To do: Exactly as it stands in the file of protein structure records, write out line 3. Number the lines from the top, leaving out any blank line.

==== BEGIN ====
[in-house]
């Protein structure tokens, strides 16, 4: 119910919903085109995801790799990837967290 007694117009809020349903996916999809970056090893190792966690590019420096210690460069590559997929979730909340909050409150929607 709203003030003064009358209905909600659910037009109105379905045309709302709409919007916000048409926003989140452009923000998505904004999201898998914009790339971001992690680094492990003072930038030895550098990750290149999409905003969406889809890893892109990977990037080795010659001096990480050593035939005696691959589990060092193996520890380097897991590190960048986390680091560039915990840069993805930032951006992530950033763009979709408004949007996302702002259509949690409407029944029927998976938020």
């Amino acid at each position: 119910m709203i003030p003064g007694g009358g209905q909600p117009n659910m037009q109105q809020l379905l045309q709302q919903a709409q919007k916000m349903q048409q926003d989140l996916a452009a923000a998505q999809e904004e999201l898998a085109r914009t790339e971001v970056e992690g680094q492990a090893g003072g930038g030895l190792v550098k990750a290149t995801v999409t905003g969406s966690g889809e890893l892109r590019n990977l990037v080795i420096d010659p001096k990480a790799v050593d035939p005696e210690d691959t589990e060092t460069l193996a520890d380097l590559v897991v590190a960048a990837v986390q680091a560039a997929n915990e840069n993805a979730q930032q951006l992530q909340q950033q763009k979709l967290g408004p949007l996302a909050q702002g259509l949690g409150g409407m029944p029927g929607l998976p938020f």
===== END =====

């Amino acid at each position: 119910m709203i003030p003064g007694g009358g209905q909600p117009n659910m037009q109105q809020l379905l045309q709302q919903a709409q919007k916000m349903q048409q926003d989140l996916a452009a923000a998505q999809e904004e999201l898998a085109r914009t790339e971001v970056e992690g680094q492990a090893g003072g930038g030895l190792v550098k990750a290149t995801v999409t905003g969406s966690g889809e890893l892109r590019n990977l990037v080795i420096d010659p001096k990480a790799v050593d035939p005696e210690d691959t589990e060092t460069l193996a520890d380097l590559v897991v590190a960048a990837v986390q680091a560039a997929n915990e840069n993805a979730q930032q951006l992530q909340q950033q763009k979709l967290g408004p949007l996302a909050q702002g259509l949690g409150g409407m029944p029927g929607l998976p938020f």